Saudi-Lebanese relations suffer setback

Aoun told Egypt’s CBC that Tehran’s support for Hezbollah 'could continue indefinitely.'

Not strong enough. Lebanese President Michel Aoun (R) meeting with Lebanon’s newly appointed army chief General Joseph Aoun in Beirut, on March 8th. (AFP)


2017/03/12 Issue: 97 Page: 9




London - Saudi King Salman bin Ab­dulaziz Al Saud has can­celled a planned trip to Lebanon, delivering Saudi- Lebanese relations a major setback, local media said.

The Saudi monarch, who is visit­ing the Far East, pulled out of the Lebanese visit, scheduled for this month, allegedly over displeas­ure concerning statements by Lebanese President Michel Aoun regarding Hezbollah’s weapons, a report in the Lebanese daily An- Nahar stated.

The article, which quoted uni­dentified Saudi sources, said King Salman’s visit was meant to ex­press Riyadh’s wish to help Leba­non and “encourage it to fulfil its Arab and international obligations and the settlement that ended the presidential vacuum”.

“The visit was supposed to give Lebanon a strong moral and po­litical boost from Saudi Arabia and other Gulf Cooperation Council (GCC) countries and ensure the unconditional return of Arab and Gulf tourists to Beirut. It was to be accompanied by tangible economic support for the Lebanese state,” the sources added.

The report in An-Nahar coin­cided with a visit from French De­fence Minister Jean-Yves Le Drian to Beirut. A statement from Aoun’s office said France was committed to “well-organised and robust Leb­anese armed forces”.

There was, however, no men­tion of Saudi Arabia unfreezing a $3 billion military and security aid package, which the kingdom had suspended out of concern that it would benefit Hezbollah.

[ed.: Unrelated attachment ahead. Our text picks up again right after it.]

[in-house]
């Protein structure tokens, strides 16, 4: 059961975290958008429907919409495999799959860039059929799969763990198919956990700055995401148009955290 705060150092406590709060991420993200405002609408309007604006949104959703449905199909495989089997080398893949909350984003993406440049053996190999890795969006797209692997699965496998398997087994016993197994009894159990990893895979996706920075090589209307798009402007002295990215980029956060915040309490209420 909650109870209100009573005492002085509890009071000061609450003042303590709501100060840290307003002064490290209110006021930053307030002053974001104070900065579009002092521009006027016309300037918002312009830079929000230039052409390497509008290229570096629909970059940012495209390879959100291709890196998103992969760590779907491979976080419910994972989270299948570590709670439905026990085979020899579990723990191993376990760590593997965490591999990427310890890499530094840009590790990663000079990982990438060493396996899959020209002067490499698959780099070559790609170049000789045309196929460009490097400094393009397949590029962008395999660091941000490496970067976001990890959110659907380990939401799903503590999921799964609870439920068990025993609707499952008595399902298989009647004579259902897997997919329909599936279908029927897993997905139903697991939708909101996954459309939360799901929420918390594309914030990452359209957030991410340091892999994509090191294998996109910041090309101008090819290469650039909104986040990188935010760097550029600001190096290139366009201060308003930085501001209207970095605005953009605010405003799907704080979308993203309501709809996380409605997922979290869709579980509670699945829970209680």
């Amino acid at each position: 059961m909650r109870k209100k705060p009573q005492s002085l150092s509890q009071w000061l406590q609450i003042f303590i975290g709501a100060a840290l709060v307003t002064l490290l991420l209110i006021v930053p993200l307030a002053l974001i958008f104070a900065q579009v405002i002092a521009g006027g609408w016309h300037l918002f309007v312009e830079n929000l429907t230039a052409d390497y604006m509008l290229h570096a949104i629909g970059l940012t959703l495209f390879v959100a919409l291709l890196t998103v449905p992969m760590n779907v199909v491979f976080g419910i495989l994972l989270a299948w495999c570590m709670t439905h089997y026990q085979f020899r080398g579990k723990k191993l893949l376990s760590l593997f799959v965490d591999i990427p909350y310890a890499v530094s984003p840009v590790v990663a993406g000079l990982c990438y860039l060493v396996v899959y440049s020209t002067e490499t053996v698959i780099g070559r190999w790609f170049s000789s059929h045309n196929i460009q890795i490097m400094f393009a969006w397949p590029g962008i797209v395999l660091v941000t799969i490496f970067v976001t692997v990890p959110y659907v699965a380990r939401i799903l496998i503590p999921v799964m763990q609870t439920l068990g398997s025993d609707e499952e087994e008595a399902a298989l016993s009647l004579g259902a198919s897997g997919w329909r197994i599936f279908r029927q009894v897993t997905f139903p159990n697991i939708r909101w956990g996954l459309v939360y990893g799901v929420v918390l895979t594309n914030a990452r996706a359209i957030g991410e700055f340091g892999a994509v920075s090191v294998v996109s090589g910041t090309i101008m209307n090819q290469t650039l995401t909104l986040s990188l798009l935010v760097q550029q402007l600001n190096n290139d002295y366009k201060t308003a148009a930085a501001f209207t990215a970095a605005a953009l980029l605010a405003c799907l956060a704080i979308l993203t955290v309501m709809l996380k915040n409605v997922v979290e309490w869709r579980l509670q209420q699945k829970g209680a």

Earlier this year, French Foreign Minister Jean-Marc Ayrault said he was confident Riyadh would restore the aid package. That was, however, before the Lebanese president’s statement on Hezbol­lah’s arms.

The suspension of the military grant and subsequent travel bans stemmed from the failure of Leba­non to condemn an attack on the kingdom’s diplomatic missions in Iran in January 2016.

During a televised interview with Egyptian media in Febru­ary, Aoun defended Hezbollah’s refusal to disarm, describing the Iran-sponsored militia as comple­mentary to the Lebanese army. Aoun told Egypt’s CBC that Teh­ran’s support for the militia “could continue indefinitely”.

“As long as the Lebanese army is not strong enough to battle Is­rael… we feel the need for its ex­istence,” Aoun said, adding that: “It is no longer an urgent matter to discuss the need to strip Hezbol­lah of its weapons, because Israel continues to occupy our lands and is seeking to take over Lebanon’s waters.”

Aoun’s defence of Hezbollah arms drew international condem­nation as well as a scolding by the United Nations. UN Special Coor­dinator for Lebanon Sigrid Kaag tweeted the day after Aoun’s in­terview in Egypt that: “UN Resolu­tion 1701 is vital for Lebanon’s sta­bility and security. The resolution calls for disarmament of all armed groups. No arms outside control of state.”

Lebanese Prime Minister Saad Hariri called Hezbollah’s arms il­legitimate. He told supporters in Beirut that he would not change his stance on Hezbollah or the Syrian regime, both of which are accused of assassinating his father, former prime minister Rafik Hariri, in a 2005 car bombing.

In February 2016, after Lebanon refused to back Riyadh in its dis­pute with Tehran, Saudi Arabia and fellow GCC members the United Arab Emirates, Kuwait, Qatar and Bahrain banned their citizens from travelling to Lebanon and asked those living there to leave due to safety concerns.

Relations improved late last year with a deal in which Aoun became president under the condition that Future Movement leader Saad Hariri, who is backed by Saudi Ara­bia, be installed as prime minister.

Relations between Saudi Arabia and Lebanon appeared to be warm­est in February when the kingdom stated it would be appointing a new ambassador in Beirut, having with­drawn its envoy in the summer of 2016.

The announcement was made on the Lebanese presidency’s official Twitter account on February 6th after Aoun met with Saudi Gulf Af­fairs Minister Thamer al-Sabhan, who delivered the message that the kingdom’s national carrier would be increasing flights to Beirut, with the return of Saudi tourists to sup­port Lebanon’s tourism industry. That was before Aoun’s interview on Egyptian television.


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